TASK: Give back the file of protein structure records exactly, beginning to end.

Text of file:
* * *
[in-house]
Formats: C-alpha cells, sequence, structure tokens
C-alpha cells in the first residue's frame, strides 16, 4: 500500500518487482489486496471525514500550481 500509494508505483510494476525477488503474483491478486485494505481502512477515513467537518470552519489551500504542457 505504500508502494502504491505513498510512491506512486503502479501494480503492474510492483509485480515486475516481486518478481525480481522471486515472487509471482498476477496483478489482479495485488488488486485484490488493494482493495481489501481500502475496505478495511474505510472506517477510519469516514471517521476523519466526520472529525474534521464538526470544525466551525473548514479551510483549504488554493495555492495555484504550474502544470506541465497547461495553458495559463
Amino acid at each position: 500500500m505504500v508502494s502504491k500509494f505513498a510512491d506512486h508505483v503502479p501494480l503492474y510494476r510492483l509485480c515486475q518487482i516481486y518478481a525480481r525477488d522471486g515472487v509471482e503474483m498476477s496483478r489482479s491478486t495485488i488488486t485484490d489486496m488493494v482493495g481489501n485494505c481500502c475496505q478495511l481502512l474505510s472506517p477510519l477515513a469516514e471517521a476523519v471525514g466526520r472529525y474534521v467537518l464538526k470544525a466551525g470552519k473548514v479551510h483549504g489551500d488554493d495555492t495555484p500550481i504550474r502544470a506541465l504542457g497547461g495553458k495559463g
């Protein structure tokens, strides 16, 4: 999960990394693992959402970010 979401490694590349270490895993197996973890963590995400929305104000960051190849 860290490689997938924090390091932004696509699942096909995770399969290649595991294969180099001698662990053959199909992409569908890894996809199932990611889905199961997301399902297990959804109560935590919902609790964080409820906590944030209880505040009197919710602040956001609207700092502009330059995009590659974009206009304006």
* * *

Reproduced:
[in-house]
Formats: C-alpha cells, sequence, structure tokens
C-alpha cells in the first residue's frame, strides 16, 4: 500500500518487482489486496471525514500550481 500509494508505483510494476525477488503474483491478486485494505481502512477515513467537518470552519489551500504542457 505504500508502494502504491505513498510512491506512486503502479501494480503492474510492483509485480515486475516481486518478481525480481522471486515472487509471482498476477496483478489482479495485488488488486485484490488493494482493495481489501481500502475496505478495511474505510472506517477510519469516514471517521476523519466526520472529525474534521464538526470544525466551525473548514479551510483549504488554493495555492495555484504550474502544470506541465497547461495553458495559463
Amino acid at each position: 500500500m505504500v508502494s502504491k500509494f505513498a510512491d506512486h508505483v503502479p501494480l503492474y510494476r510492483l509485480c515486475q518487482i516481486y518478481a525480481r525477488d522471486g515472487v509471482e503474483m498476477s496483478r489482479s491478486t495485488i488488486t485484490d489486496m488493494v482493495g481489501n485494505c481500502c475496505q478495511l481502512l474505510s472506517p477510519l477515513a469516514e471517521a476523519v471525514g466526520r472529525y474534521v467537518l464538526k470544525a466551525g470552519k473548514v479551510h483549504g489551500d488554493d495555492t495555484p500550481i504550474r502544470a506541465l504542457g497547461g495553458k495559463g
């Protein structure tokens, strides 16, 4: 999960990394693992959402970010 979401490694590349270490895993197996973890963590995400929305104000960051190849 860290490689997938924090390091932004696509699942096909995770399969290649595991294969180099001698662990053959199909992409569908890894996809199932990611889905199961997301399902297990959804109560935590919902609790964080409820906590944030209880505040009197919710602040956001609207700092502009330059995009590659974009206009304006």